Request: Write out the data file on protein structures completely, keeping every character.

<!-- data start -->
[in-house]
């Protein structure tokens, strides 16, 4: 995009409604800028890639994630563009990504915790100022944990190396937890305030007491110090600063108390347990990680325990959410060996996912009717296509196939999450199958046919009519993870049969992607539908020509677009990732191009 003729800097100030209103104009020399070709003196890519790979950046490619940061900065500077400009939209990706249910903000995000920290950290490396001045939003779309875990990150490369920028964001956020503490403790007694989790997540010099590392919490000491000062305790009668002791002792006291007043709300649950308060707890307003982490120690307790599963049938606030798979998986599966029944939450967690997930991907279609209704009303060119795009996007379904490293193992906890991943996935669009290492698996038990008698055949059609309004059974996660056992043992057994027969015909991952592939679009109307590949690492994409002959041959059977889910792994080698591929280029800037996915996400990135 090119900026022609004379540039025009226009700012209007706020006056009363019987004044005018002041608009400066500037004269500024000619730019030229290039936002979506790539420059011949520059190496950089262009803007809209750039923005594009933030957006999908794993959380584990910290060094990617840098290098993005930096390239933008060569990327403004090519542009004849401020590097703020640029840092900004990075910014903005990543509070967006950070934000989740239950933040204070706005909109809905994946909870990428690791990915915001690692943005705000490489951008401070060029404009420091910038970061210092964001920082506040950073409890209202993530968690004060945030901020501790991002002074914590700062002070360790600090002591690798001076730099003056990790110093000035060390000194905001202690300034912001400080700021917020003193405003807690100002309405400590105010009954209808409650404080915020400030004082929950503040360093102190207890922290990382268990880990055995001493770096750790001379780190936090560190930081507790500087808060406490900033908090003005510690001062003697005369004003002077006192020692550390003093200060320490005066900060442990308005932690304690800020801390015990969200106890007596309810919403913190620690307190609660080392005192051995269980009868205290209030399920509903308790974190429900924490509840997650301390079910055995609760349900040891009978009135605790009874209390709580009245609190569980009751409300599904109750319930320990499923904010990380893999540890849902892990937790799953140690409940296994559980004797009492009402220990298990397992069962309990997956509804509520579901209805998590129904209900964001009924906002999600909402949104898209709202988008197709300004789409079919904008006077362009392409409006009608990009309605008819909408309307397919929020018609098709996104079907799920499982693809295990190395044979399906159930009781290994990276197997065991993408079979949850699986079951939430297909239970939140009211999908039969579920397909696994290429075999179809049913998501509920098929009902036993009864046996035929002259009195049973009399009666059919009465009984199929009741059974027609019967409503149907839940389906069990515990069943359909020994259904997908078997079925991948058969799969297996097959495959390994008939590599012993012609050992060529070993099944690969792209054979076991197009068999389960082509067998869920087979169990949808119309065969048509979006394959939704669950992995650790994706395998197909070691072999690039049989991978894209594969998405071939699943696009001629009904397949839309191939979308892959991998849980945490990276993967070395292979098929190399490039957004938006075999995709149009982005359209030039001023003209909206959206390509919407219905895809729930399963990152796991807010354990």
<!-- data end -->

[in-house]
């Protein structure tokens, strides 16, 4: 995009409604800028890639994630563009990504915790100022944990190396937890305030007491110090600063108390347990990680325990959410060996996912009717296509196939999450199958046919009519993870049969992607539908020509677009990732191009 003729800097100030209103104009020399070709003196890519790979950046490619940061900065500077400009939209990706249910903000995000920290950290490396001045939003779309875990990150490369920028964001956020503490403790007694989790997540010099590392919490000491000062305790009668002791002792006291007043709300649950308060707890307003982490120690307790599963049938606030798979998986599966029944939450967690997930991907279609209704009303060119795009996007379904490293193992906890991943996935669009290492698996038990008698055949059609309004059974996660056992043992057994027969015909991952592939679009109307590949690492994409002959041959059977889910792994080698591929280029800037996915996400990135 090119900026022609004379540039025009226009700012209007706020006056009363019987004044005018002041608009400066500037004269500024000619730019030229290039936002979506790539420059011949520059190496950089262009803007809209750039923005594009933030957006999908794993959380584990910290060094990617840098290098993005930096390239933008060569990327403004090519542009004849401020590097703020640029840092900004990075910014903005990543509070967006950070934000989740239950933040204070706005909109809905994946909870990428690791990915915001690692943005705000490489951008401070060029404009420091910038970061210092964001920082506040950073409890209202993530968690004060945030901020501790991002002074914590700062002070360790600090002591690798001076730099003056990790110093000035060390000194905001202690300034912001400080700021917020003193405003807690100002309405400590105010009954209808409650404080915020400030004082929950503040360093102190207890922290990382268990880990055995001493770096750790001379780190936090560190930081507790500087808060406490900033908090003005510690001062003697005369004003002077006192020692550390003093200060320490005066900060442990308005932690304690800020801390015990969200106890007596309810919403913190620690307190609660080392005192051995269980009868205290209030399920509903308790974190429900924490509840997650301390079910055995609760349900040891009978009135605790009874209390709580009245609190569980009751409300599904109750319930320990499923904010990380893999540890849902892990937790799953140690409940296994559980004797009492009402220990298990397992069962309990997956509804509520579901209805998590129904209900964001009924906002999600909402949104898209709202988008197709300004789409079919904008006077362009392409409006009608990009309605008819909408309307397919929020018609098709996104079907799920499982693809295990190395044979399906159930009781290994990276197997065991993408079979949850699986079951939430297909239970939140009211999908039969579920397909696994290429075999179809049913998501509920098929009902036993009864046996035929002259009195049973009399009666059919009465009984199929009741059974027609019967409503149907839940389906069990515990069943359909020994259904997908078997079925991948058969799969297996097959495959390994008939590599012993012609050992060529070993099944690969792209054979076991197009068999389960082509067998869920087979169990949808119309065969048509979006394959939704669950992995650790994706395998197909070691072999690039049989991978894209594969998405071939699943696009001629009904397949839309191939979308892959991998849980945490990276993967070395292979098929190399490039957004938006075999995709149009982005359209030039001023003209909206959206390509919407219905895809729930399963990152796991807010354990």